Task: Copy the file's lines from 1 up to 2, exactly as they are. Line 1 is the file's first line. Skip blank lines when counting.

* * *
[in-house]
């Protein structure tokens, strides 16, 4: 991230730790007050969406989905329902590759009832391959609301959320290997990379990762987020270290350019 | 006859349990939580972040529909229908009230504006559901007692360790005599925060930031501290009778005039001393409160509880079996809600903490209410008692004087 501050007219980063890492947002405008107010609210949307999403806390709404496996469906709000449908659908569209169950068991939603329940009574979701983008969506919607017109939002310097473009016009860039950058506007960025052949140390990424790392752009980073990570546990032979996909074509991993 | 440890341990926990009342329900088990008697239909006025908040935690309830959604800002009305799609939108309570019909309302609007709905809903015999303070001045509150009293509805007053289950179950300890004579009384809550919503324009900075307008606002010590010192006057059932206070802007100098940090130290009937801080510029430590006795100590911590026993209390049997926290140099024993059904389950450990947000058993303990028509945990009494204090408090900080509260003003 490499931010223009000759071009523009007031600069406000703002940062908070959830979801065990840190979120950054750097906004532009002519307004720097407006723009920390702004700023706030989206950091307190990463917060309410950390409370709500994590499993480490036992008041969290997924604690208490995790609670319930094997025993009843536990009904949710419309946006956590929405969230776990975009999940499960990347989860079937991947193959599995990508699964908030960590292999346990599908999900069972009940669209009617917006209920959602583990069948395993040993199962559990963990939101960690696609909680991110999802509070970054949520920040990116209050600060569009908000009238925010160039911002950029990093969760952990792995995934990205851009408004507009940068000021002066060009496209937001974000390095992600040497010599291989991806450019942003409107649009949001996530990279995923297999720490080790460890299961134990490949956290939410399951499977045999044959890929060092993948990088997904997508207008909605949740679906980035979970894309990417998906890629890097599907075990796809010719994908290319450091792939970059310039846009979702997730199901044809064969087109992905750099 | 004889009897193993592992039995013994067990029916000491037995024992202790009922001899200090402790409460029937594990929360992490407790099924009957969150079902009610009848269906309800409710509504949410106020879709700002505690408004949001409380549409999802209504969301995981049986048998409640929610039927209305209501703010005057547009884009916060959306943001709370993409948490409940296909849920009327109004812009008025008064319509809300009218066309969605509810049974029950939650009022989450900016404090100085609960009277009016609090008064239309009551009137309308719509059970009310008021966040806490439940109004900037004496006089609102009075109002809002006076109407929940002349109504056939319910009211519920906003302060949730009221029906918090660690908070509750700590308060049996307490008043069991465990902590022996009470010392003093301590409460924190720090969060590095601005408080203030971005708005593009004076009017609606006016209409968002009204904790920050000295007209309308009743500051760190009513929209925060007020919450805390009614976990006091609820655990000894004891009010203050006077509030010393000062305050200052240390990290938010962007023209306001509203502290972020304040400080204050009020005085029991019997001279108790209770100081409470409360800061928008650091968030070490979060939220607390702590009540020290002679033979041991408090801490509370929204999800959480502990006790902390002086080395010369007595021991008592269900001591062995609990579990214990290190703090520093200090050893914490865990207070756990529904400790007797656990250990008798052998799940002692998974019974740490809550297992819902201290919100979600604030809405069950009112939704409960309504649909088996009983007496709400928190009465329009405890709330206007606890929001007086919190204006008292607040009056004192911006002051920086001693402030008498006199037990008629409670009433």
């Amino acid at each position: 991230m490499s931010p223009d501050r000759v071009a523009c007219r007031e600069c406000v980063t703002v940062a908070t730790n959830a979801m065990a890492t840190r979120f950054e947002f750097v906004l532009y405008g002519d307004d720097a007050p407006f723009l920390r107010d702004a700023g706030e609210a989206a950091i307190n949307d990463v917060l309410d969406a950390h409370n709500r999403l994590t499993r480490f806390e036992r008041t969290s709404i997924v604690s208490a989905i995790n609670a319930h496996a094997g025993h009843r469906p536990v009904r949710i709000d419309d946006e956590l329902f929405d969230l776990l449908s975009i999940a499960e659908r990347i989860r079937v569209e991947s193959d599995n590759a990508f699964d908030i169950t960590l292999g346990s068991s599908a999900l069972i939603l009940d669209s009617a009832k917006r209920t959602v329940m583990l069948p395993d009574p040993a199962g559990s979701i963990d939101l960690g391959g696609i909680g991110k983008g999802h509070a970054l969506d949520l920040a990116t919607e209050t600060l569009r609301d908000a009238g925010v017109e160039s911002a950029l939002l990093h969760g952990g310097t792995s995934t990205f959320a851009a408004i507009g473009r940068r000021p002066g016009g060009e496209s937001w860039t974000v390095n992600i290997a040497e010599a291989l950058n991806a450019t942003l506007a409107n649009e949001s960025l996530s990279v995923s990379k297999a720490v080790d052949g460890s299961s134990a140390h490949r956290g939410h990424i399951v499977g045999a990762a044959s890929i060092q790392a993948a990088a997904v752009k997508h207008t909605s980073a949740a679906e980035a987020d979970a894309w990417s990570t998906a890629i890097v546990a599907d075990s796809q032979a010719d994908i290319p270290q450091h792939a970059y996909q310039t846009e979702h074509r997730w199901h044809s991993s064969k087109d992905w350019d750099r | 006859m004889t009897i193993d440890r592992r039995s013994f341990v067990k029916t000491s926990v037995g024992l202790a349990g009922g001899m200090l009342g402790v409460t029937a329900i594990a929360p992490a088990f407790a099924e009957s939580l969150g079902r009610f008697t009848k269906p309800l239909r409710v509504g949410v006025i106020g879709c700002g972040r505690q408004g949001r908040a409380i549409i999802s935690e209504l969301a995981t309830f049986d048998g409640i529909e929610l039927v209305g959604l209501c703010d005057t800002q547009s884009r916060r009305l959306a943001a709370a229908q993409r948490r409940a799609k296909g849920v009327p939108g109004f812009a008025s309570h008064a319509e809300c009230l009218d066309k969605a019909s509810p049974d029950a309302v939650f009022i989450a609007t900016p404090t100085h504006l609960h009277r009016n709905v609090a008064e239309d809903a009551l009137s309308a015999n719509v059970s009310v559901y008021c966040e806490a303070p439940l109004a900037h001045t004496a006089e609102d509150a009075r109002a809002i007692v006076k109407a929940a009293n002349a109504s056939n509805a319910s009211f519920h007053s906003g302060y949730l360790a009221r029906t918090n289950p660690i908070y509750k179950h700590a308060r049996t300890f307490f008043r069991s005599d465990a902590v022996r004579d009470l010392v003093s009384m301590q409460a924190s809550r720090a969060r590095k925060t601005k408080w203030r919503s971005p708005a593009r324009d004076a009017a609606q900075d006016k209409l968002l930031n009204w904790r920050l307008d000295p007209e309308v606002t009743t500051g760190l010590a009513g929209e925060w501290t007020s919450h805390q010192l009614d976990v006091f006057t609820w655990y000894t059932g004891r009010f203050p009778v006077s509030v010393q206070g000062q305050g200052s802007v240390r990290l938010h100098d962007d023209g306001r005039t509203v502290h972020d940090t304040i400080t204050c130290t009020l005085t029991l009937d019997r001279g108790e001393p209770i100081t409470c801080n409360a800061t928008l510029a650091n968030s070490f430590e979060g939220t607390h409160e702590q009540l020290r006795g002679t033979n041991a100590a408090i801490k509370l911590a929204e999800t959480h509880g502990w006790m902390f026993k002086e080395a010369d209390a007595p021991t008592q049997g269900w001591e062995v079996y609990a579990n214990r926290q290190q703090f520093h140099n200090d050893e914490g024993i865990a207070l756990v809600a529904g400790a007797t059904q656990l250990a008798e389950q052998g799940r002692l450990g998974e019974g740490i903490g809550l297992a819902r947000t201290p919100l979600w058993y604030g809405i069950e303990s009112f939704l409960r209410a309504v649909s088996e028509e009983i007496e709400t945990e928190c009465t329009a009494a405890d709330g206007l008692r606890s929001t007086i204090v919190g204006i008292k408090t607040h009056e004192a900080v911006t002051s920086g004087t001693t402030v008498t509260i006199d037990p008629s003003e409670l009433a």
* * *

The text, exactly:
[in-house]
């Protein structure tokens, strides 16, 4: 991230730790007050969406989905329902590759009832391959609301959320290997990379990762987020270290350019 | 006859349990939580972040529909229908009230504006559901007692360790005599925060930031501290009778005039001393409160509880079996809600903490209410008692004087 501050007219980063890492947002405008107010609210949307999403806390709404496996469906709000449908659908569209169950068991939603329940009574979701983008969506919607017109939002310097473009016009860039950058506007960025052949140390990424790392752009980073990570546990032979996909074509991993 | 440890341990926990009342329900088990008697239909006025908040935690309830959604800002009305799609939108309570019909309302609007709905809903015999303070001045509150009293509805007053289950179950300890004579009384809550919503324009900075307008606002010590010192006057059932206070802007100098940090130290009937801080510029430590006795100590911590026993209390049997926290140099024993059904389950450990947000058993303990028509945990009494204090408090900080509260003003 490499931010223009000759071009523009007031600069406000703002940062908070959830979801065990840190979120950054750097906004532009002519307004720097407006723009920390702004700023706030989206950091307190990463917060309410950390409370709500994590499993480490036992008041969290997924604690208490995790609670319930094997025993009843536990009904949710419309946006956590929405969230776990975009999940499960990347989860079937991947193959599995990508699964908030960590292999346990599908999900069972009940669209009617917006209920959602583990069948395993040993199962559990963990939101960690696609909680991110999802509070970054949520920040990116209050600060569009908000009238925010160039911002950029990093969760952990792995995934990205851009408004507009940068000021002066060009496209937001974000390095992600040497010599291989991806450019942003409107649009949001996530990279995923297999720490080790460890299961134990490949956290939410399951499977045999044959890929060092993948990088997904997508207008909605949740679906980035979970894309990417998906890629890097599907075990796809010719994908290319450091792939970059310039846009979702997730199901044809064969087109992905750099 | 004889009897193993592992039995013994067990029916000491037995024992202790009922001899200090402790409460029937594990929360992490407790099924009957969150079902009610009848269906309800409710509504949410106020879709700002505690408004949001409380549409999802209504969301995981049986048998409640929610039927209305209501703010005057547009884009916060959306943001709370993409948490409940296909849920009327109004812009008025008064319509809300009218066309969605509810049974029950939650009022989450900016404090100085609960009277009016609090008064239309009551009137309308719509059970009310008021966040806490439940109004900037004496006089609102009075109002809002006076109407929940002349109504056939319910009211519920906003302060949730009221029906918090660690908070509750700590308060049996307490008043069991465990902590022996009470010392003093301590409460924190720090969060590095601005408080203030971005708005593009004076009017609606006016209409968002009204904790920050000295007209309308009743500051760190009513929209925060007020919450805390009614976990006091609820655990000894004891009010203050006077509030010393000062305050200052240390990290938010962007023209306001509203502290972020304040400080204050009020005085029991019997001279108790209770100081409470409360800061928008650091968030070490979060939220607390702590009540020290002679033979041991408090801490509370929204999800959480502990006790902390002086080395010369007595021991008592269900001591062995609990579990214990290190703090520093200090050893914490865990207070756990529904400790007797656990250990008798052998799940002692998974019974740490809550297992819902201290919100979600604030809405069950009112939704409960309504649909088996009983007496709400928190009465329009405890709330206007606890929001007086919190204006008292607040009056004192911006002051920086001693402030008498006199037990008629409670009433």